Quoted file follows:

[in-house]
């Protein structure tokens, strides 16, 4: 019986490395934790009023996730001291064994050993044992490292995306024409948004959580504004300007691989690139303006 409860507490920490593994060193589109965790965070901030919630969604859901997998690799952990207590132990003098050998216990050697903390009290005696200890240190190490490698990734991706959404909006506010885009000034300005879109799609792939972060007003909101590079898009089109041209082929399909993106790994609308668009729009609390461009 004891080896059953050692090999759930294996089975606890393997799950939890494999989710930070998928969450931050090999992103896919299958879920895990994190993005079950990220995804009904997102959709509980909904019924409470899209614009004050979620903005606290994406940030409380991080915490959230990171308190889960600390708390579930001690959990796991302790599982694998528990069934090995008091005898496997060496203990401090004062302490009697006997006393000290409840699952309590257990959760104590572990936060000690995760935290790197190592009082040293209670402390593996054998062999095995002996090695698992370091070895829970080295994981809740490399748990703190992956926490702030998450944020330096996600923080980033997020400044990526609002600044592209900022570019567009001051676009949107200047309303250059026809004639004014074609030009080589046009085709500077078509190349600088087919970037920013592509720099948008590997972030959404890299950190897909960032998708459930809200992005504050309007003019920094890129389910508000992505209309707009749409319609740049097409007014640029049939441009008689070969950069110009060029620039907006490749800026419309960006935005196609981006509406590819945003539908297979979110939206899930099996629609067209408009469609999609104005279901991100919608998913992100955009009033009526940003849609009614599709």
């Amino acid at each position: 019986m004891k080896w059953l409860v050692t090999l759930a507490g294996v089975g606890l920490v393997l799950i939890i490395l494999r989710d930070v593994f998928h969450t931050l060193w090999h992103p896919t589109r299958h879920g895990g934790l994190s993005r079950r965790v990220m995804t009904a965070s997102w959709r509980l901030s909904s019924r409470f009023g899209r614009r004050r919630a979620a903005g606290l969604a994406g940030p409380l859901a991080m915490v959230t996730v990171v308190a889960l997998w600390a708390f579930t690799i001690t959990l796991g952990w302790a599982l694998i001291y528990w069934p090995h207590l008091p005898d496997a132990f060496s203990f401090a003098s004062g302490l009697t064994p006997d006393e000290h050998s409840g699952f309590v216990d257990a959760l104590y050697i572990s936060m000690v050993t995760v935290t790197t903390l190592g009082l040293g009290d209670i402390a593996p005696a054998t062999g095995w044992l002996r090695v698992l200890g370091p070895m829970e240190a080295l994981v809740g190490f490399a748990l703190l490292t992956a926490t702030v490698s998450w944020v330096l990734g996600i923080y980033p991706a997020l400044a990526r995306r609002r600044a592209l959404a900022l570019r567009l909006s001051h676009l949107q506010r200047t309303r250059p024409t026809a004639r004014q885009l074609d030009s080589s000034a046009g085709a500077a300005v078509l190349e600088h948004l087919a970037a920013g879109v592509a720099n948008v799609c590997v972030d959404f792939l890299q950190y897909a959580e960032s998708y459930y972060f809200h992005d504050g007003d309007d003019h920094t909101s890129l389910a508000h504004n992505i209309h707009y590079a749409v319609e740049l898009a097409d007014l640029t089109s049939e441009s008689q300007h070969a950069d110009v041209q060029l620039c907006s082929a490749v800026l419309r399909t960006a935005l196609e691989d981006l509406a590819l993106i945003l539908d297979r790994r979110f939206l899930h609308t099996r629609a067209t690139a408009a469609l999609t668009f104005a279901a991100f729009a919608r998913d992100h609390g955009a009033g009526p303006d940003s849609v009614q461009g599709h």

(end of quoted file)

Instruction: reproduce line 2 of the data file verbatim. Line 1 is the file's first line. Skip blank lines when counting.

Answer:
């Protein structure tokens, strides 16, 4: 019986490395934790009023996730001291064994050993044992490292995306024409948004959580504004300007691989690139303006 409860507490920490593994060193589109965790965070901030919630969604859901997998690799952990207590132990003098050998216990050697903390009290005696200890240190190490490698990734991706959404909006506010885009000034300005879109799609792939972060007003909101590079898009089109041209082929399909993106790994609308668009729009609390461009 004891080896059953050692090999759930294996089975606890393997799950939890494999989710930070998928969450931050090999992103896919299958879920895990994190993005079950990220995804009904997102959709509980909904019924409470899209614009004050979620903005606290994406940030409380991080915490959230990171308190889960600390708390579930001690959990796991302790599982694998528990069934090995008091005898496997060496203990401090004062302490009697006997006393000290409840699952309590257990959760104590572990936060000690995760935290790197190592009082040293209670402390593996054998062999095995002996090695698992370091070895829970080295994981809740490399748990703190992956926490702030998450944020330096996600923080980033997020400044990526609002600044592209900022570019567009001051676009949107200047309303250059026809004639004014074609030009080589046009085709500077078509190349600088087919970037920013592509720099948008590997972030959404890299950190897909960032998708459930809200992005504050309007003019920094890129389910508000992505209309707009749409319609740049097409007014640029049939441009008689070969950069110009060029620039907006490749800026419309960006935005196609981006509406590819945003539908297979979110939206899930099996629609067209408009469609999609104005279901991100919608998913992100955009009033009526940003849609009614599709």